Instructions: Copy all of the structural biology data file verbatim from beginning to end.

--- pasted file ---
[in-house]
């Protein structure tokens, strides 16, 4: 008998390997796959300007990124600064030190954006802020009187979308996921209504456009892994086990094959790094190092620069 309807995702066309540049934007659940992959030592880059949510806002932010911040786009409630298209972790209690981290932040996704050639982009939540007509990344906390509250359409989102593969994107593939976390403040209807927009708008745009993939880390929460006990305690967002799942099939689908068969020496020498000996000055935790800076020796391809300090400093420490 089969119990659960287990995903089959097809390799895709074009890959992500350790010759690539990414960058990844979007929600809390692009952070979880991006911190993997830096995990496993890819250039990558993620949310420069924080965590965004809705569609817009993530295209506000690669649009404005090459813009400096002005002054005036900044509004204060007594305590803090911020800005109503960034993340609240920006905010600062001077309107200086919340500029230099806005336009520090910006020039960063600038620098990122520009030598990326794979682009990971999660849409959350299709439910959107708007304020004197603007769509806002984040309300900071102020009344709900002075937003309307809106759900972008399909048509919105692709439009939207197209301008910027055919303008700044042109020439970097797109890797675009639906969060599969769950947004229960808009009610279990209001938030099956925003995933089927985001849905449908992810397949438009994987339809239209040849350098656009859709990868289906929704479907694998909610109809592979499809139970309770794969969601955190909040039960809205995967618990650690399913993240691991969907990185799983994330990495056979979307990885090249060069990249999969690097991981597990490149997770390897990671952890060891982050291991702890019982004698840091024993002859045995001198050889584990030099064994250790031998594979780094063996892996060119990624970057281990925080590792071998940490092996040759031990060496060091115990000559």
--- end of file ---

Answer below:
[in-house]
């Protein structure tokens, strides 16, 4: 008998390997796959300007990124600064030190954006802020009187979308996921209504456009892994086990094959790094190092620069 309807995702066309540049934007659940992959030592880059949510806002932010911040786009409630298209972790209690981290932040996704050639982009939540007509990344906390509250359409989102593969994107593939976390403040209807927009708008745009993939880390929460006990305690967002799942099939689908068969020496020498000996000055935790800076020796391809300090400093420490 089969119990659960287990995903089959097809390799895709074009890959992500350790010759690539990414960058990844979007929600809390692009952070979880991006911190993997830096995990496993890819250039990558993620949310420069924080965590965004809705569609817009993530295209506000690669649009404005090459813009400096002005002054005036900044509004204060007594305590803090911020800005109503960034993340609240920006905010600062001077309107200086919340500029230099806005336009520090910006020039960063600038620098990122520009030598990326794979682009990971999660849409959350299709439910959107708007304020004197603007769509806002984040309300900071102020009344709900002075937003309307809106759900972008399909048509919105692709439009939207197209301008910027055919303008700044042109020439970097797109890797675009639906969060599969769950947004229960808009009610279990209001938030099956925003995933089927985001849905449908992810397949438009994987339809239209040849350098656009859709990868289906929704479907694998909610109809592979499809139970309770794969969601955190909040039960809205995967618990650690399913993240691991969907990185799983994330990495056979979307990885090249060069990249999969690097991981597990490149997770390897990671952890060891982050291991702890019982004698840091024993002859045995001198050889584990030099064994250790031998594979780094063996892996060119990624970057281990925080590792071998940490092996040759031990060496060091115990000559």